Day Old White Wyandotte Baby Chicks
Hatching February to July.
White Wyandottes grow quickly, tolerate the cold well, and make excellent table birds.
Production: Wyandottes are good dual-purpose birds, laying 200+ eggs per year. White Wyandottes also dress out beautifully because of their white pin feathers and yellow skin.
Temperament: All Wyandottes, including White Wyandottes, are mild-mannered, sweet chickens. If you spend time with them, they become quite friendly. They are rarely aggressive and are fine around children.
History: The exact origin of the breed is unknown, but after the American Civil War, ancestors of today's Wyandottes were found all over the North and Northeast portions of the United States. It was called many different names but was loved for its calm nature, egg-laying abilities, and quality as a meat bird. Wyandottes are especially appropriate for areas with cold winters because they tolerate cold well, and their rose combs are not likely to freeze.
Eventually, in 1883, the breed was accepted into the American Poultry Association's Standard of Perfection with one name: the Silver Laced Wyandotte. The name came from enthusiast Fred Houdlette, who suggested it to honor his father's boat, which was in turn named to honor the Native American Wyandot people. So, a uniquely American breed of chicken was named for a group of Native Americans.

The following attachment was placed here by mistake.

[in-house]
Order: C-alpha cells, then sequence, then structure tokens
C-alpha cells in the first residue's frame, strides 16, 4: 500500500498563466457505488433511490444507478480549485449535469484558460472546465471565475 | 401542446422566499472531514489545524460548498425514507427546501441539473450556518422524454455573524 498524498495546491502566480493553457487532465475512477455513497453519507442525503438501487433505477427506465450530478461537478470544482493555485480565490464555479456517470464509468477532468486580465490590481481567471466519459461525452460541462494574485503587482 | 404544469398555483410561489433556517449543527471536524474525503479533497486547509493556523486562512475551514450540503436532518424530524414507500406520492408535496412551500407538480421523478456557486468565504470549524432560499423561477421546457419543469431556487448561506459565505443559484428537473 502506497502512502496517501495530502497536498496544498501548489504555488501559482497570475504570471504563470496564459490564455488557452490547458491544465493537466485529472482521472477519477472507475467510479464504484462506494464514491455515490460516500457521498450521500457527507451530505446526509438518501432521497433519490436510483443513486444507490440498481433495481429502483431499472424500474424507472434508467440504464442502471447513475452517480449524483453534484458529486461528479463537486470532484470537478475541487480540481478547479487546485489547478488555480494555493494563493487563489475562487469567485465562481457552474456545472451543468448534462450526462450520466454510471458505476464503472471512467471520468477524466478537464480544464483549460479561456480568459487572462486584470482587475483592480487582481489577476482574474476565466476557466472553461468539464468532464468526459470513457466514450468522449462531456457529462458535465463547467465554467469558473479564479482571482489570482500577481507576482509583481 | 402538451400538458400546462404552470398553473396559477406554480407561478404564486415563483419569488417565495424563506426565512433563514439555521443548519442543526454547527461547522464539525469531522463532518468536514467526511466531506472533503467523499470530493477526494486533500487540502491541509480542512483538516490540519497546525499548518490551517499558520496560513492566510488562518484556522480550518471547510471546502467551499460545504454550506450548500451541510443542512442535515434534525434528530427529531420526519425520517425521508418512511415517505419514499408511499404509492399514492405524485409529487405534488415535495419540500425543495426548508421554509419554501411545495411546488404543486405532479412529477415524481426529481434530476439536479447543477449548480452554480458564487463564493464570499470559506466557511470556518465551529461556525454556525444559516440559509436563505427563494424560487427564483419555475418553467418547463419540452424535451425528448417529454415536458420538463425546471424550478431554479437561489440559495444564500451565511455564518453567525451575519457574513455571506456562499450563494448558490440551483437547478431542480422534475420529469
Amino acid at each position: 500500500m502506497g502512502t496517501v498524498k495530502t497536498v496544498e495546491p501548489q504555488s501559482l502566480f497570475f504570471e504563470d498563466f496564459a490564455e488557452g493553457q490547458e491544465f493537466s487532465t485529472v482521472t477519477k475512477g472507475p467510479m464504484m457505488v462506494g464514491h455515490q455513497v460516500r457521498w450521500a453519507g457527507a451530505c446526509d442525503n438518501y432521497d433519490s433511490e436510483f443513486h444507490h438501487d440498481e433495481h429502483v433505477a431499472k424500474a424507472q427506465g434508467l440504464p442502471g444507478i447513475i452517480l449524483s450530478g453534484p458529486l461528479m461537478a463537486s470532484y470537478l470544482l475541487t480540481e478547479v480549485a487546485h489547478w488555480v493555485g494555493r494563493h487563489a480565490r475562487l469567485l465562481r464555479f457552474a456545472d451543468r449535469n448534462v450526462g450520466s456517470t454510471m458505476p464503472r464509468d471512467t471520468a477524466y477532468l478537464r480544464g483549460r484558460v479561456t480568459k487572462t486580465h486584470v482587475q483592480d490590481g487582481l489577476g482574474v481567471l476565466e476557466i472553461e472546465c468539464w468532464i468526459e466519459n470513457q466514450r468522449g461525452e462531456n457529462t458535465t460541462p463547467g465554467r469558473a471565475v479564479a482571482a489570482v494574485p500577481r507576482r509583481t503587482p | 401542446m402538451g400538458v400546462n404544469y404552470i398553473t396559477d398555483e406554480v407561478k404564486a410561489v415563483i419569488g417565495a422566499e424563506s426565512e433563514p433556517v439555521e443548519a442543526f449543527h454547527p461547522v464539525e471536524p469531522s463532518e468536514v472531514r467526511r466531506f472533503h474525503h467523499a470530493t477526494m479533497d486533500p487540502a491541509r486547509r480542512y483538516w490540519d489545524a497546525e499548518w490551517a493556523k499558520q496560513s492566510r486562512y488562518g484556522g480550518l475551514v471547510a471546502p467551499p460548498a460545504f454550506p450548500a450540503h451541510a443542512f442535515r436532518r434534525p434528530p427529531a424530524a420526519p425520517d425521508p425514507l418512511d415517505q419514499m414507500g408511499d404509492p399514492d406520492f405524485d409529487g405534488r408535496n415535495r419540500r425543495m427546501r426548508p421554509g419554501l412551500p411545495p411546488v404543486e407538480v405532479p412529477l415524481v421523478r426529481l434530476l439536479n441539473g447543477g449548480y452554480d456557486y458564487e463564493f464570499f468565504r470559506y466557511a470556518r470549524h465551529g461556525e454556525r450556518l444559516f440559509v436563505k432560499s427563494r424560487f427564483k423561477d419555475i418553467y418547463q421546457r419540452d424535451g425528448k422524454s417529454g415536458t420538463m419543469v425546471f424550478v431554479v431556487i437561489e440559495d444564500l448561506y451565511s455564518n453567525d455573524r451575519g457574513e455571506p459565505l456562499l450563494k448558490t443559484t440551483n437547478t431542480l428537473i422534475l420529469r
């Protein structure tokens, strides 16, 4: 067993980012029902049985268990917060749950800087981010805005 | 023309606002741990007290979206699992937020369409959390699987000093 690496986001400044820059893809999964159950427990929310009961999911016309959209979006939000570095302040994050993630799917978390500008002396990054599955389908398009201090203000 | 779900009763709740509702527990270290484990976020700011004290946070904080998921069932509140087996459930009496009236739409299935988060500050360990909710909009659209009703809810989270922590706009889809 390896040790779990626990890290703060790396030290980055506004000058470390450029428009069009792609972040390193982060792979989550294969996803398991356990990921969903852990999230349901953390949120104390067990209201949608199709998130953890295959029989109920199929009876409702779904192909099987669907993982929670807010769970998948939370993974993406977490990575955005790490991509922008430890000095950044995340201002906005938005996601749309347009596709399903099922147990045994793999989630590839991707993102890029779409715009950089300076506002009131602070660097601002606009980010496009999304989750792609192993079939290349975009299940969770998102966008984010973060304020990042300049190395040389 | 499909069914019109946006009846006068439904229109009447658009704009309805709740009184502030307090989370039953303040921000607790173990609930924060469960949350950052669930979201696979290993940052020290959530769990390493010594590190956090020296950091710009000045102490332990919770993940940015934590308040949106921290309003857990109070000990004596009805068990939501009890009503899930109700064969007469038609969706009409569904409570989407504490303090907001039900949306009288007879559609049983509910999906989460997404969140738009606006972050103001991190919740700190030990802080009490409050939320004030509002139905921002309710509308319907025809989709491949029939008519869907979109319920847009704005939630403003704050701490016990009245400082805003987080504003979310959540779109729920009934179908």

The White Wyandotte was added to the Standard in 1888. Like many heritage breeds, Wyandottes suffered with the rise of industrial production and the decline in popularity of keeping backyard flocks. Today, White Wyandottes are increasingly the choice of small flock keepers, due to both their sweet nature and the fact they are such admirable dual-purpose animals.
Colors: The White Wyandotte is snow-white from the tip of each feather, right down to the fluff near the skin. There is no brassy-yellow look, nor any creaminess. The skin and legs are yellow, the rose comb and wattle are bright red.
Conservation Status: Recovering.
Body Type: Wyandottes are often described as "curvy." They are rounded, with short, curved backs, deep, rounded breasts, and strong, rounded thighs.
Standard Weights: Cockerel 7.5 lbs, Pullet 5.5 lbs
APA Class: American